October 4th, 2006, 03:30 PM
I volunteer in the kitten nursery at an animal shelter. Yesterday, while looking after the kittens in the URI nursery, there was one kitten breathing through its mouth. I thought it must be doing so because its nose was plugged up due to URI. Soon after its breathing became laboured and we rushed it to the vet. Less than 10 minutes later it died.
Its never easy when we lose a baby but this one really hit me hard. I keep thinking I should have taken it to the vet as soon as I saw it breathing through its mouth. There were two vet techs in the room prior to the kitten's laboured breathing and they didn't seem to think anything was amiss. Could I have saved this kitten?
Thanks for reading.
October 4th, 2006, 05:42 PM
From the sound of it, it was already too late. Don't feel too bad, an infection can overwhelm a tiny animal very quickly and the signs are often subtle.
RIP little mite.
Thanks for doing this difficult work. I imagine it has its joyous moments but I'm not sure I could handle the sad ones. One day I'm going to put myself to the test, just not yet.
October 5th, 2006, 11:21 AM
Badger, thanks for your kind words. I spent some time on the internet yesterday looking for information. It seems that a kitten/cat breathing through its mouth is indeed a sign of distress and the animal should be seen by a vet immediately. Perhaps it was too late by the time I saw the kitten but I would expect a vet tech to know there was a problem.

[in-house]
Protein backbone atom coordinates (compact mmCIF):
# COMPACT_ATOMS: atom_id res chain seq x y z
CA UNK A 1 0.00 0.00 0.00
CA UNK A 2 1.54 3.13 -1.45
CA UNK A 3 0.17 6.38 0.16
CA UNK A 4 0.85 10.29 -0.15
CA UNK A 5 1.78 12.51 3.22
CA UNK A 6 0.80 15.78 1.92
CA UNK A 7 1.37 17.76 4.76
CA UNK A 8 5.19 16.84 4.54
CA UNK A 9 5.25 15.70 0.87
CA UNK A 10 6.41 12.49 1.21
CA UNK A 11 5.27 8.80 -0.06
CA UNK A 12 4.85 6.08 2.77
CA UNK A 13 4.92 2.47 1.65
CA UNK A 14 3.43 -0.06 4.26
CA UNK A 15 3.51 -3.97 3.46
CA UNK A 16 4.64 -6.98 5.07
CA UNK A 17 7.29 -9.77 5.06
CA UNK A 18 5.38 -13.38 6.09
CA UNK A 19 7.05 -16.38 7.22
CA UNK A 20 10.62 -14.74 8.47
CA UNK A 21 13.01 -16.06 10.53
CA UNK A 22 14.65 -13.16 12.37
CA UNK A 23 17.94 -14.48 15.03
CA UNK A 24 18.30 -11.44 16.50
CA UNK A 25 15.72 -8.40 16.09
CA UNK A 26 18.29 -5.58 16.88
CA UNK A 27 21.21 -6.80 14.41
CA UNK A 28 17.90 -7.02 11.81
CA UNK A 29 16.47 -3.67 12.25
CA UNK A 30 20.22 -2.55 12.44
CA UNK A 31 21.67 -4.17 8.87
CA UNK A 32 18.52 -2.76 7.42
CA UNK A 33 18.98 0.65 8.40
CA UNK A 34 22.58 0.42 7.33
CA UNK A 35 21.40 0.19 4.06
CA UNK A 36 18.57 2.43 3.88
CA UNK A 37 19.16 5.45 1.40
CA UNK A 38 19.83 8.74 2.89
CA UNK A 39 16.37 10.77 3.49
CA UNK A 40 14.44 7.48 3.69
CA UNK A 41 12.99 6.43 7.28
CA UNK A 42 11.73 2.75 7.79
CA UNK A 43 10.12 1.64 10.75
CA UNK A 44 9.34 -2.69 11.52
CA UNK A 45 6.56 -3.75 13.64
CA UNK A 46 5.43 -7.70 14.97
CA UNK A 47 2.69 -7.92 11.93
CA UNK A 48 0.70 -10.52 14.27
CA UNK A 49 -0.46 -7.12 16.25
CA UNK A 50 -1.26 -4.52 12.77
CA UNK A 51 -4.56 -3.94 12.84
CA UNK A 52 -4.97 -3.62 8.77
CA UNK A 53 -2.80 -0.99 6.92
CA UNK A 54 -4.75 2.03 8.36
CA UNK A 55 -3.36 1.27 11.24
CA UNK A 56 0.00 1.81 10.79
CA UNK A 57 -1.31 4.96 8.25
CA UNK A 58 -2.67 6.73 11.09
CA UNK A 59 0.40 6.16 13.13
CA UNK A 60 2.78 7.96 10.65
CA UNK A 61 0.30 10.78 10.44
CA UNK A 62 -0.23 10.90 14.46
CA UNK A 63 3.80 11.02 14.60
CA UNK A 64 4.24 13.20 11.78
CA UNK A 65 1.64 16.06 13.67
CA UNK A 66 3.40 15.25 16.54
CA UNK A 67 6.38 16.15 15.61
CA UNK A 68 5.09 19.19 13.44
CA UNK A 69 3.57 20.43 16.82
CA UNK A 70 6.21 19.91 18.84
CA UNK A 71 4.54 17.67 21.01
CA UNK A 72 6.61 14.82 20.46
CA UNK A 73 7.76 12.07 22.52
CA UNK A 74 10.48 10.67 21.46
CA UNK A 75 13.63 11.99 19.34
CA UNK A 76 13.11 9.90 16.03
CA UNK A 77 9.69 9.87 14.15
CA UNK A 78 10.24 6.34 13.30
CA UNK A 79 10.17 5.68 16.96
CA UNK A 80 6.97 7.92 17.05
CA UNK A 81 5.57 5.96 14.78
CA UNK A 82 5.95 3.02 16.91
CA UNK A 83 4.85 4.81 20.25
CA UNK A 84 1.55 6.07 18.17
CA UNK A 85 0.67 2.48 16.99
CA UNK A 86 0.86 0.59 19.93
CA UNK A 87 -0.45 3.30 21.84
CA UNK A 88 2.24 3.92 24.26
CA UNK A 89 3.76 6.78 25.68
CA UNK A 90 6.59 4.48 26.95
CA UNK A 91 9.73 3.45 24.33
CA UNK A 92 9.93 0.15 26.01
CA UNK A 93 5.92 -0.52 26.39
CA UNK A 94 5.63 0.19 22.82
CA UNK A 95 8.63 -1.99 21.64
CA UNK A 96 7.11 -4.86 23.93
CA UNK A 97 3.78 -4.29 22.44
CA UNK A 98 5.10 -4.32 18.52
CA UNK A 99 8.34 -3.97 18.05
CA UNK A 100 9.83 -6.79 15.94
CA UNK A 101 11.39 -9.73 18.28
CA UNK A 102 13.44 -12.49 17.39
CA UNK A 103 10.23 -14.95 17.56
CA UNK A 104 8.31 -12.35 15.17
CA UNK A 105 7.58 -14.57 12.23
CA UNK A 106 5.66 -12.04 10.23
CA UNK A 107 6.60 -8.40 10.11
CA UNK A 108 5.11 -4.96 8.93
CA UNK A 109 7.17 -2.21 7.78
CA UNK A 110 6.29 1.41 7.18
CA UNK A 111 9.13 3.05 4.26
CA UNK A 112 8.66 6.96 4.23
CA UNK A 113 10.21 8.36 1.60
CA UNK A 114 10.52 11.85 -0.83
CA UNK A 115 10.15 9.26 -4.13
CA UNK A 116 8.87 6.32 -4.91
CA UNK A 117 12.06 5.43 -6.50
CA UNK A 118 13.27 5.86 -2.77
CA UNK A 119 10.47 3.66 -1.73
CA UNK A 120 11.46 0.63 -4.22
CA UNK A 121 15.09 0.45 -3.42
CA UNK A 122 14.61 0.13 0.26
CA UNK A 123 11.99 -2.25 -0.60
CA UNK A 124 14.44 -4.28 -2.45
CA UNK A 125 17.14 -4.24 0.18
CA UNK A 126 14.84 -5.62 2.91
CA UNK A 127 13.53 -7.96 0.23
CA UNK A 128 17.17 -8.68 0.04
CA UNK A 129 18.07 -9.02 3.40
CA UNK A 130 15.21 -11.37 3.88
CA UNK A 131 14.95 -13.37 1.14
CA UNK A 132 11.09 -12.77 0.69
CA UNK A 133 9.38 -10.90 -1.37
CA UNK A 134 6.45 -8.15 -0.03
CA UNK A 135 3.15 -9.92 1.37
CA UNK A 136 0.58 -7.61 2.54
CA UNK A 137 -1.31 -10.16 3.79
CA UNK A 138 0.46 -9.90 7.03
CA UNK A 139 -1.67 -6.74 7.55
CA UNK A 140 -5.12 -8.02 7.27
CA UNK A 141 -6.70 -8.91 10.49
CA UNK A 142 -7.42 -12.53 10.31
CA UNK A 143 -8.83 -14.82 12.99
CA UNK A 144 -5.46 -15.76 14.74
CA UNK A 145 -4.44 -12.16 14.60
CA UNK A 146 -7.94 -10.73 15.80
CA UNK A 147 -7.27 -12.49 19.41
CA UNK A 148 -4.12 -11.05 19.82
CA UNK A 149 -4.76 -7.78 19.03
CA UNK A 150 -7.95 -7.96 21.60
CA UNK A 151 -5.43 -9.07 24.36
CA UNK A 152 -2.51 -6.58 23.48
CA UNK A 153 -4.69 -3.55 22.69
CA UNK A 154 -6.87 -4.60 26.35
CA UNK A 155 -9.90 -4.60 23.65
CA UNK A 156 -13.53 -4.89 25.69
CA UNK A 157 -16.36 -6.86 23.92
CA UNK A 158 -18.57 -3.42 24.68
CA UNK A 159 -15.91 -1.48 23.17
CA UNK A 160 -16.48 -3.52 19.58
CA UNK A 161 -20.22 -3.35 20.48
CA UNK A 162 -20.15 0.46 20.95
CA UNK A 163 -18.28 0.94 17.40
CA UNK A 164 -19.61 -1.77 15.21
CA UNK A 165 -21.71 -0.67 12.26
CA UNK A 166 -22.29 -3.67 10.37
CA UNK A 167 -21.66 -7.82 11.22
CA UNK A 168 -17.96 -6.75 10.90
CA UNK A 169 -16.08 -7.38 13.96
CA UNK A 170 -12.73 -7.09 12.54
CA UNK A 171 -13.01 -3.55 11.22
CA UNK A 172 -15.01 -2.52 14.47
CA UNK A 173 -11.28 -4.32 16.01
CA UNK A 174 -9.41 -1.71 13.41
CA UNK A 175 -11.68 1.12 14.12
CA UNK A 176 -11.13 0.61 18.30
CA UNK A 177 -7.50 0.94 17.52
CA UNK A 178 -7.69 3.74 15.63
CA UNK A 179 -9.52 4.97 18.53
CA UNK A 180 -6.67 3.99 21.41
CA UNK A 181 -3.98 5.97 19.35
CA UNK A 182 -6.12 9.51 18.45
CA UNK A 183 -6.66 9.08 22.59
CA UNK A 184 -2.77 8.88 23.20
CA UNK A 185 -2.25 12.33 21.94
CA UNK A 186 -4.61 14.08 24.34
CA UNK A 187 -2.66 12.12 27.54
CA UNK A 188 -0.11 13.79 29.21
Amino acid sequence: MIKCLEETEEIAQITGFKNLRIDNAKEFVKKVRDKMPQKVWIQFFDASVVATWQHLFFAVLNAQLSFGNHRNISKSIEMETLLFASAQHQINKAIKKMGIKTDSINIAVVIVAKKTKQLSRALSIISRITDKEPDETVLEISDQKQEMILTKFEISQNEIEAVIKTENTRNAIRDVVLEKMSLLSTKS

October 6th, 2006, 06:27 PM
Please don't put all that un-do pressure on yourself, this was a very tiny kitten, and tiny kittens and puppy go down fast. How long have you been volunteering? This is a very hard and humbling thing to do, you will be able to see both ends of the spectrum (very happy times and lowest of the low). Is it possible that these vet tech's did notice? I know it's something that is often thought but rarely spoken - it's better to let go when nothing can be done. Working in a animal welfare for many years you still remember (the special ones that tugged at your heart strings for what ever reason) This feeling of loss will pass, keep your chin up tomorrow is a new day and think of all the other kittens that need your help:grouphug: Oh and a big THANKS for volunteering, many shelters are very grateful for having dedicated, caring, compassionate people that just want to help, you are able to give that special extra time with each animal :highfive:
October 8th, 2006, 03:01 PM
Thanks for your words of encouragement. This kitten was about 6-8 weeks old, possibly older. I have been volunteering long enough to have experienced the highs and lows, and when we lose a 'baby', sad as it is, I can deal with it. I know there is a high mortality rate in kittens, even more so when they come to us motherless. I wondered the same thing about the techs possibly ignoring the situation but I don't think that was the case. They are simply not trained well enough to recognize some illnesses and ailments. They are not registered techs, and apparently some are hired with less knowledge of animals than the volunteers, but that's another story.
I did speak to the vet about it and he agreed that if seen soon enough the kitten might have been saved.
October 8th, 2006, 08:58 PM
I don't know about that... I don't know what your qualifications are, but unless you were a vet, or a very experienced vet tech, I think you did the best you could with what you were given and you shouldn't take all the responsibility for this kitty's death..:shrug: :grouphug: